In effect, Brands and Feaver portray U.S. policy in much of the first half of the twentieth century as textbook offshore balancing but claim that Cold War containment represented the “reverse” of that policy. Not so: the United States followed the core logic of offshore balancing from 1900 to 1990 and embraced liberal hegemony only after the Soviet Union collapsed.

Under offshore balancing, the United States exploits its favorable location and calibrates its overseas commitments according to what is happening in key regions. Under liberal hegemony, by contrast, those factors hardly matter. The United States is supposed to deploy forces around the globe under any and all circumstances, whether it faces a single peer competitor, a complex multipolar world of contending great powers, or no serious enemies at all. No matter what the world looks like, the recommendation is always the same: the United States should try to run it. But as the past 25 years have shown again and again, this approach leads to costly quagmires and repeated foreign policy failures.

Indeed, it is telling that Brands and Feaver never say what U.S. interests are or attempt to specify priorities among them. Instead, they justify the deployment of U.S. forces almost everywhere by assuming that doing so guarantees peace. Again, Brands and Feaver are mistaken. They suggest that the United States could have prevented World War II had it committed troops to Europe before the conflict started. But Europe was a simmering cauldron of great-power rivalry in the interwar period, and in all likelihood, even an enormous U.S. military presence there would not have calmed the continent. It’s hard to believe that U.S. troops would have proved sufficient to deter Hitler or put an end to the suspicions between Berlin and Moscow. Moreover, committing a large army to Europe would have ensured that the United States was involved in the bloodbath of World War II from the beginning. From an American perspective, it was better to enter that conflict as late as possible and let others bear the brunt of the fighting.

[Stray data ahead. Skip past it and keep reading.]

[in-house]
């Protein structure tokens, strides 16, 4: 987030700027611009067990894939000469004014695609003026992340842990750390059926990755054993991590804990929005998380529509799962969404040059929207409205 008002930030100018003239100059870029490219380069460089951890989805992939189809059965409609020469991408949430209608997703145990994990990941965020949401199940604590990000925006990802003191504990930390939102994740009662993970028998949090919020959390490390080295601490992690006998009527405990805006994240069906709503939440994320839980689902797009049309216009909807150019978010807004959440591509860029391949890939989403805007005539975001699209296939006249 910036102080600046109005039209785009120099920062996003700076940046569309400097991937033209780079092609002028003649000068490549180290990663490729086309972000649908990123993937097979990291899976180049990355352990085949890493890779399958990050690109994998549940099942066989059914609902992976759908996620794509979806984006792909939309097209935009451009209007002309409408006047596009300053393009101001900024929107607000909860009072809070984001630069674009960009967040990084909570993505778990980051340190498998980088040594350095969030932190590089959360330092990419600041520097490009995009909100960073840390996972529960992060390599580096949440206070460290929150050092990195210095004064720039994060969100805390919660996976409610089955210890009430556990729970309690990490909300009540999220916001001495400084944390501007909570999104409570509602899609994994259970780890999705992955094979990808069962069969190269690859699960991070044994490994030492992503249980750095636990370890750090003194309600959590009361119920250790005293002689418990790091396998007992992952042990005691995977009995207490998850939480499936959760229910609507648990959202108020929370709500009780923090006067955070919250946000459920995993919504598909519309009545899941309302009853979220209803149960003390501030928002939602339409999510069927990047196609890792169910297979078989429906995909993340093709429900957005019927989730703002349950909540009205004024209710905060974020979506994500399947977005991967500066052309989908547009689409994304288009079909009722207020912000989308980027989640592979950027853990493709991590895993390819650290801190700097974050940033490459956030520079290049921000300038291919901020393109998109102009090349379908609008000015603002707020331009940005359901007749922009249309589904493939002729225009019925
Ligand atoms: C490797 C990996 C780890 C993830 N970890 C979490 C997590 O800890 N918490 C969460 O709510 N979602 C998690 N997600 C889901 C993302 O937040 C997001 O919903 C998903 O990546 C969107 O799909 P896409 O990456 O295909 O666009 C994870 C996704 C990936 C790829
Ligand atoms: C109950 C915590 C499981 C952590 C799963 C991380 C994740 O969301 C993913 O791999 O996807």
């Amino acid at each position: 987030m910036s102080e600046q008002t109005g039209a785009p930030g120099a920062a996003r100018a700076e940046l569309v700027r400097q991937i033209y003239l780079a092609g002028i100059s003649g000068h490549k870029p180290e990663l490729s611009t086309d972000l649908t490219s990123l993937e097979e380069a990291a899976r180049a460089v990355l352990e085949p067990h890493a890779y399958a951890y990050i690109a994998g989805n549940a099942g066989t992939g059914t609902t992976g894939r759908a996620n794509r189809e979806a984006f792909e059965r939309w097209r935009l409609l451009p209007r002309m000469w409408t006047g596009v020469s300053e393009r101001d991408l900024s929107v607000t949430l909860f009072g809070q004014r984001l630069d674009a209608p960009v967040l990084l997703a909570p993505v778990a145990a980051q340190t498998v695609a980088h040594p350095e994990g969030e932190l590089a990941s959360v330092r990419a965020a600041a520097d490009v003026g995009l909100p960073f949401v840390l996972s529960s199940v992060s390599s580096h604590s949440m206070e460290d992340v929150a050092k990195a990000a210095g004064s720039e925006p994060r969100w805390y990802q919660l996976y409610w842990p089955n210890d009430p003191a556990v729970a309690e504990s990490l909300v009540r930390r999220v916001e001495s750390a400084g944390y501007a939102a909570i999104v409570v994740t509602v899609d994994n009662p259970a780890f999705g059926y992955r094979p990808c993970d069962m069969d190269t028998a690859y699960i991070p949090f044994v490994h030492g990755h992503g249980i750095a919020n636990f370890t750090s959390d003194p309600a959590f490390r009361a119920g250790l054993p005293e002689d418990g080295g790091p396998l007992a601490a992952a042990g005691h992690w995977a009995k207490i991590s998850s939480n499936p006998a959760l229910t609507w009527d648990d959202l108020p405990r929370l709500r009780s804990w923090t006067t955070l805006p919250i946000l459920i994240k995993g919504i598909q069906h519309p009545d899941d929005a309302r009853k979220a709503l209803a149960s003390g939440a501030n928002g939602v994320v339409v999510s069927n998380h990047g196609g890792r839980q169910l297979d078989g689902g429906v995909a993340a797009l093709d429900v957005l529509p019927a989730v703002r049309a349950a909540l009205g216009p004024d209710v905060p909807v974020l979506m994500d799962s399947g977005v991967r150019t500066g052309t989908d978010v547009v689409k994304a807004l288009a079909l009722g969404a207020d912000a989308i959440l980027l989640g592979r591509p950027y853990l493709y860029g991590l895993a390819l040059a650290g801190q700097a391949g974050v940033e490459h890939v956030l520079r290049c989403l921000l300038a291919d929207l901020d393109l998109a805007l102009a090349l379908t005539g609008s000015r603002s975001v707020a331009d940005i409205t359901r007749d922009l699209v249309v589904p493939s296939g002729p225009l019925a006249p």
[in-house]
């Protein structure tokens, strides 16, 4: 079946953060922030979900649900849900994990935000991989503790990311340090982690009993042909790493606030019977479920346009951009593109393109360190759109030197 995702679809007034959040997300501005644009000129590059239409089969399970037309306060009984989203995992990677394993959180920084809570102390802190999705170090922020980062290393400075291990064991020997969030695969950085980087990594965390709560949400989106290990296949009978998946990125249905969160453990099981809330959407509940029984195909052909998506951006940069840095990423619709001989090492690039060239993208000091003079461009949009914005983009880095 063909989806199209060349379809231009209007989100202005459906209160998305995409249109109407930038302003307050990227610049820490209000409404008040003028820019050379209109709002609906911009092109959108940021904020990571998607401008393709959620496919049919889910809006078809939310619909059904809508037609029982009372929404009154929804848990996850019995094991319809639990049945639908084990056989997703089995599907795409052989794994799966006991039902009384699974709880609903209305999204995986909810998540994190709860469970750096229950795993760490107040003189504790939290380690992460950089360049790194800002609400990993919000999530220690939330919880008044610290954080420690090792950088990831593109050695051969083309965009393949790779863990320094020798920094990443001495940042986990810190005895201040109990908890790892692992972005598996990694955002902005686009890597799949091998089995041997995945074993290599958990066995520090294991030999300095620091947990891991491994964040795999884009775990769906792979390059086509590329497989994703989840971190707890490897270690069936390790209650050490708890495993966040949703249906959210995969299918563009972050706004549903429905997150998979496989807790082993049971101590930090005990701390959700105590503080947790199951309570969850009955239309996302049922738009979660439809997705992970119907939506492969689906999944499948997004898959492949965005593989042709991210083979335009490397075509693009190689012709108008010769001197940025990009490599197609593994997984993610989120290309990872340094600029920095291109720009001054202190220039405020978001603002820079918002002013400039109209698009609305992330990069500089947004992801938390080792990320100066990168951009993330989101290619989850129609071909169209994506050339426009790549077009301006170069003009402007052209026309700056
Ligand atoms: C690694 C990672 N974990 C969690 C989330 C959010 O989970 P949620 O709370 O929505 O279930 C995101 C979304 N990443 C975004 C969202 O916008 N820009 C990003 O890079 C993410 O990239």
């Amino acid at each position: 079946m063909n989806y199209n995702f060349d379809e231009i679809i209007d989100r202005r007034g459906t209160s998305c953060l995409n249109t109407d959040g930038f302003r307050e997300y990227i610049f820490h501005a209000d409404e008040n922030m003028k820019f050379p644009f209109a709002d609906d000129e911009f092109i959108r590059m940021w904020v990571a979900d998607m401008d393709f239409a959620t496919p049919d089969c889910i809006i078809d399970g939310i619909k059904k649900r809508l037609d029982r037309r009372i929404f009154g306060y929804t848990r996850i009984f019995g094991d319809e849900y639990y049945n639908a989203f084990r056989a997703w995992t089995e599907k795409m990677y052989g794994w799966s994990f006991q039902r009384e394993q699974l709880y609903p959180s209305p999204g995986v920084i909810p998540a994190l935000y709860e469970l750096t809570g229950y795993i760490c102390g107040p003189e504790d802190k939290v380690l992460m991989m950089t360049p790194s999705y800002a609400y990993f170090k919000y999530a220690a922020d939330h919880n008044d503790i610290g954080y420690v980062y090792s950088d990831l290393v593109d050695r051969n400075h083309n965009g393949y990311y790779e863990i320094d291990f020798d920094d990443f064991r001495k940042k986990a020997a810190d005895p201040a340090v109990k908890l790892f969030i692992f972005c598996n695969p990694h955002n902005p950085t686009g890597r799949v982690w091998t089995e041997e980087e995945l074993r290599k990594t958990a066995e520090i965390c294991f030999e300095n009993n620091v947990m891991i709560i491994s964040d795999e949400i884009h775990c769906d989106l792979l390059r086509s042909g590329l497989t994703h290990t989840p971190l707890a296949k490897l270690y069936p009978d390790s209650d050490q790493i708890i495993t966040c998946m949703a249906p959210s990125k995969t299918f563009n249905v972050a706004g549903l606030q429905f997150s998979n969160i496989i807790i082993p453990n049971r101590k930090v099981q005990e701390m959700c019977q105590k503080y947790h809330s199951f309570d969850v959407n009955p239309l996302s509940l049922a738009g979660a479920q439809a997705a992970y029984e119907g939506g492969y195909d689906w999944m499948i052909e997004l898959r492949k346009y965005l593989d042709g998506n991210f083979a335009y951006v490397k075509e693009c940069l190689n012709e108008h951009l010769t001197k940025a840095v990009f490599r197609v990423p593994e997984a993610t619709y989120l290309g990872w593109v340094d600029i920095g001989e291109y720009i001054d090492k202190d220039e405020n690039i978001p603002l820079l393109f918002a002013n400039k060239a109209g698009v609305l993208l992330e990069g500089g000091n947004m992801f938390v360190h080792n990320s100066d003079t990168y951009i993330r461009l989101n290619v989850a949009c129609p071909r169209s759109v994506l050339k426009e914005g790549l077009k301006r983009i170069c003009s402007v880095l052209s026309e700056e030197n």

Events since 1945 provide abundant evidence that a large U.S. military presence does not always ensure peace. Such a presence in East Asia failed to keep the United States out of two bloody wars there during the Cold War (Korea and Vietnam), and despite the tens of thousands of troops in the region today, few would deny that there is a serious possibility of military clashes between China and the United States over the East China and South China Seas, Taiwan, or the Korean Peninsula. Nor did a major U.S. military presence in Europe prevent the Balkan wars in the 1990s or the current war in Ukraine, which could escalate into a broader conflict involving the United States. And in the Middle East, repeated U.S. military engagement since the end of the Cold War has not kept the region from becoming engulfed in wars—and in fact caused many of those wars.